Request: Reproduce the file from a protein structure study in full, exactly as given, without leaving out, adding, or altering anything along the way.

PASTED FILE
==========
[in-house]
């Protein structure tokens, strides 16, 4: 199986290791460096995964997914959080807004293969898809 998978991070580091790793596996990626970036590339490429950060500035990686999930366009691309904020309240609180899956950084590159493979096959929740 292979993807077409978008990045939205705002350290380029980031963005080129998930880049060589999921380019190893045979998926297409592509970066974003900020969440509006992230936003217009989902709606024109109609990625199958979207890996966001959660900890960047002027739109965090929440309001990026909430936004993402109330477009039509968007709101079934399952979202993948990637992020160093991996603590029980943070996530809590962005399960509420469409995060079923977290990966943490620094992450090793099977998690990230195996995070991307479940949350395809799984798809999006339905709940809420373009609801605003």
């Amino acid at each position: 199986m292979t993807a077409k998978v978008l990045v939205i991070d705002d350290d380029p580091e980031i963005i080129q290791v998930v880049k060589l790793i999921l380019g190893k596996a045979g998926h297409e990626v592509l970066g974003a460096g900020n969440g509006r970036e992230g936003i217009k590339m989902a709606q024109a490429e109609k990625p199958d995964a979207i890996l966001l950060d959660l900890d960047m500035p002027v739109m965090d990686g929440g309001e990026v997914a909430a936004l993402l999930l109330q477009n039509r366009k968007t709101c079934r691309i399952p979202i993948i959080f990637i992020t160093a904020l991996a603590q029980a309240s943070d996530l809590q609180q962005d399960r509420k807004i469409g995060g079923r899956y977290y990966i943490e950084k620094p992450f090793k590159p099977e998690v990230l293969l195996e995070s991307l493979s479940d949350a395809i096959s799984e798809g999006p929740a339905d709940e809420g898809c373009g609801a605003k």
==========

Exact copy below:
[in-house]
């Protein structure tokens, strides 16, 4: 199986290791460096995964997914959080807004293969898809 998978991070580091790793596996990626970036590339490429950060500035990686999930366009691309904020309240609180899956950084590159493979096959929740 292979993807077409978008990045939205705002350290380029980031963005080129998930880049060589999921380019190893045979998926297409592509970066974003900020969440509006992230936003217009989902709606024109109609990625199958979207890996966001959660900890960047002027739109965090929440309001990026909430936004993402109330477009039509968007709101079934399952979202993948990637992020160093991996603590029980943070996530809590962005399960509420469409995060079923977290990966943490620094992450090793099977998690990230195996995070991307479940949350395809799984798809999006339905709940809420373009609801605003």
């Amino acid at each position: 199986m292979t993807a077409k998978v978008l990045v939205i991070d705002d350290d380029p580091e980031i963005i080129q290791v998930v880049k060589l790793i999921l380019g190893k596996a045979g998926h297409e990626v592509l970066g974003a460096g900020n969440g509006r970036e992230g936003i217009k590339m989902a709606q024109a490429e109609k990625p199958d995964a979207i890996l966001l950060d959660l900890d960047m500035p002027v739109m965090d990686g929440g309001e990026v997914a909430a936004l993402l999930l109330q477009n039509r366009k968007t709101c079934r691309i399952p979202i993948i959080f990637i992020t160093a904020l991996a603590q029980a309240s943070d996530l809590q609180q962005d399960r509420k807004i469409g995060g079923r899956y977290y990966i943490e950084k620094p992450f090793k590159p099977e998690v990230l293969l195996e995070s991307l493979s479940d949350a395809i096959s799984e798809g999006p929740a339905d709940e809420g898809c373009g609801a605003k």